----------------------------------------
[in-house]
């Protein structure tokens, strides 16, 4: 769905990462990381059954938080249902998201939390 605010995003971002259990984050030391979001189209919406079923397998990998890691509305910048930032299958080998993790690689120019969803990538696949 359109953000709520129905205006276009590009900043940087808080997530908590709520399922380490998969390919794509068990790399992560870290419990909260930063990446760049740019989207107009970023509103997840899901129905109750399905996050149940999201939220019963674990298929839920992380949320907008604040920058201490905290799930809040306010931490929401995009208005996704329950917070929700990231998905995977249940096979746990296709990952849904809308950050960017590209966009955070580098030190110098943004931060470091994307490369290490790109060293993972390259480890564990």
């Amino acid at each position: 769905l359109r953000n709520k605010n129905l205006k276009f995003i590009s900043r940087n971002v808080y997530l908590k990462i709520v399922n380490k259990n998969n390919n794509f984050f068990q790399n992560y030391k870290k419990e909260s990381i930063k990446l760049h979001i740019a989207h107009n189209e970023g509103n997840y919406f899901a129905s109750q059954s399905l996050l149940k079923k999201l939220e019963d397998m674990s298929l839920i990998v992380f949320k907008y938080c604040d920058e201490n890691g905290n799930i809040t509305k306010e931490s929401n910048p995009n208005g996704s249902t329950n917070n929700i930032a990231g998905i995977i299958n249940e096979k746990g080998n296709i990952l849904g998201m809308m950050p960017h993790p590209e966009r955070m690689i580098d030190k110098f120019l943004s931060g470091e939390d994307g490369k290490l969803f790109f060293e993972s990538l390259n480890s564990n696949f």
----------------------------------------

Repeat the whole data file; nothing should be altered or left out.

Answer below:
[in-house]
């Protein structure tokens, strides 16, 4: 769905990462990381059954938080249902998201939390 605010995003971002259990984050030391979001189209919406079923397998990998890691509305910048930032299958080998993790690689120019969803990538696949 359109953000709520129905205006276009590009900043940087808080997530908590709520399922380490998969390919794509068990790399992560870290419990909260930063990446760049740019989207107009970023509103997840899901129905109750399905996050149940999201939220019963674990298929839920992380949320907008604040920058201490905290799930809040306010931490929401995009208005996704329950917070929700990231998905995977249940096979746990296709990952849904809308950050960017590209966009955070580098030190110098943004931060470091994307490369290490790109060293993972390259480890564990």
């Amino acid at each position: 769905l359109r953000n709520k605010n129905l205006k276009f995003i590009s900043r940087n971002v808080y997530l908590k990462i709520v399922n380490k259990n998969n390919n794509f984050f068990q790399n992560y030391k870290k419990e909260s990381i930063k990446l760049h979001i740019a989207h107009n189209e970023g509103n997840y919406f899901a129905s109750q059954s399905l996050l149940k079923k999201l939220e019963d397998m674990s298929l839920i990998v992380f949320k907008y938080c604040d920058e201490n890691g905290n799930i809040t509305k306010e931490s929401n910048p995009n208005g996704s249902t329950n917070n929700i930032a990231g998905i995977i299958n249940e096979k746990g080998n296709i990952l849904g998201m809308m950050p960017h993790p590209e966009r955070m690689i580098d030190k110098f120019l943004s931060g470091e939390d994307g490369k290490l969803f790109f060293e993972s990538l390259n480890s564990n696949f």